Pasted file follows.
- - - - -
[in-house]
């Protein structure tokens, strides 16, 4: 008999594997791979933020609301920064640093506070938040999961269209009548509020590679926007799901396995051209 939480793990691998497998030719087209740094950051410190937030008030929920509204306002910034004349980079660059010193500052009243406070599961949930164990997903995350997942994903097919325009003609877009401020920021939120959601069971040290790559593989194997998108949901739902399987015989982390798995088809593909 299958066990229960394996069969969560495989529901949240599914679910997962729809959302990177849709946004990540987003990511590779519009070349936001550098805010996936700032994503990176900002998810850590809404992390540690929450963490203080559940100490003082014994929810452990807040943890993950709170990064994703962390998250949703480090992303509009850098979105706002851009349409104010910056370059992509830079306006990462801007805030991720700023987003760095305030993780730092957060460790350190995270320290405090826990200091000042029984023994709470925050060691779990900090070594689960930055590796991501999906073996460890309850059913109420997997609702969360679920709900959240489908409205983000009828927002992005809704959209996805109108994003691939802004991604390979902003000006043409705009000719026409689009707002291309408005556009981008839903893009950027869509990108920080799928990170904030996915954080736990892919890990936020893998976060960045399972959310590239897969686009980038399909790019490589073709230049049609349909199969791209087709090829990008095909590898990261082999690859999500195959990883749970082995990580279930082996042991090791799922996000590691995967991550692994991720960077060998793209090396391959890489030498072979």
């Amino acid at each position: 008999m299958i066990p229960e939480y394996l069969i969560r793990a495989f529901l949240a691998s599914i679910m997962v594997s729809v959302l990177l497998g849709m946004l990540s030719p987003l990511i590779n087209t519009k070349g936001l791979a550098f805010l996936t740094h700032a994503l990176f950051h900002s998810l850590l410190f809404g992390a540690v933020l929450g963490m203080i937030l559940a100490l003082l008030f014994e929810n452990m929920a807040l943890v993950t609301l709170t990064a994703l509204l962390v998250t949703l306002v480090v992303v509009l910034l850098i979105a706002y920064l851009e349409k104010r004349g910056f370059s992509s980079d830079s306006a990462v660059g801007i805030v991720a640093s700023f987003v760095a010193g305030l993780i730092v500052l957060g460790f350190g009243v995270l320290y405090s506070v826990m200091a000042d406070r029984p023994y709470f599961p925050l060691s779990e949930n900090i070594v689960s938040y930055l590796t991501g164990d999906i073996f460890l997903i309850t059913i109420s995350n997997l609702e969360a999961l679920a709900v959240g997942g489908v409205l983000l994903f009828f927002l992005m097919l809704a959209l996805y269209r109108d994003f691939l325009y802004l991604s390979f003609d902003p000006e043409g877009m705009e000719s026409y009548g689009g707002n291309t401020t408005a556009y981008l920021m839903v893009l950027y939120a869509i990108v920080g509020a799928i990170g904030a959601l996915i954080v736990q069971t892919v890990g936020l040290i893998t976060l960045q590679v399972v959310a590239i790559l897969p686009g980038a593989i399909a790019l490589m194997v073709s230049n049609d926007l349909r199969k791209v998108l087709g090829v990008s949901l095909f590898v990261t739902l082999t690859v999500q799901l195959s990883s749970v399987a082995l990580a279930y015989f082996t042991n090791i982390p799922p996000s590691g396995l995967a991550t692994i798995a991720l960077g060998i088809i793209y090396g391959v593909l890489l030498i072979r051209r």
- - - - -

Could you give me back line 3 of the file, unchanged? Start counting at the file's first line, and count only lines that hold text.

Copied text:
């Amino acid at each position: 008999m299958i066990p229960e939480y394996l069969i969560r793990a495989f529901l949240a691998s599914i679910m997962v594997s729809v959302l990177l497998g849709m946004l990540s030719p987003l990511i590779n087209t519009k070349g936001l791979a550098f805010l996936t740094h700032a994503l990176f950051h900002s998810l850590l410190f809404g992390a540690v933020l929450g963490m203080i937030l559940a100490l003082l008030f014994e929810n452990m929920a807040l943890v993950t609301l709170t990064a994703l509204l962390v998250t949703l306002v480090v992303v509009l910034l850098i979105a706002y920064l851009e349409k104010r004349g910056f370059s992509s980079d830079s306006a990462v660059g801007i805030v991720a640093s700023f987003v760095a010193g305030l993780i730092v500052l957060g460790f350190g009243v995270l320290y405090s506070v826990m200091a000042d406070r029984p023994y709470f599961p925050l060691s779990e949930n900090i070594v689960s938040y930055l590796t991501g164990d999906i073996f460890l997903i309850t059913i109420s995350n997997l609702e969360a999961l679920a709900v959240g997942g489908v409205l983000l994903f009828f927002l992005m097919l809704a959209l996805y269209r109108d994003f691939l325009y802004l991604s390979f003609d902003p000006e043409g877009m705009e000719s026409y009548g689009g707002n291309t401020t408005a556009y981008l920021m839903v893009l950027y939120a869509i990108v920080g509020a799928i990170g904030a959601l996915i954080v736990q069971t892919v890990g936020l040290i893998t976060l960045q590679v399972v959310a590239i790559l897969p686009g980038a593989i399909a790019l490589m194997v073709s230049n049609d926007l349909r199969k791209v998108l087709g090829v990008s949901l095909f590898v990261t739902l082999t690859v999500q799901l195959s990883s749970v399987a082995l990580a279930y015989f082996t042991n090791i982390p799922p996000s590691g396995l995967a991550t692994i798995a991720l960077g060998i088809i793209y090396g391959v593909l890489l030498i072979r051209r």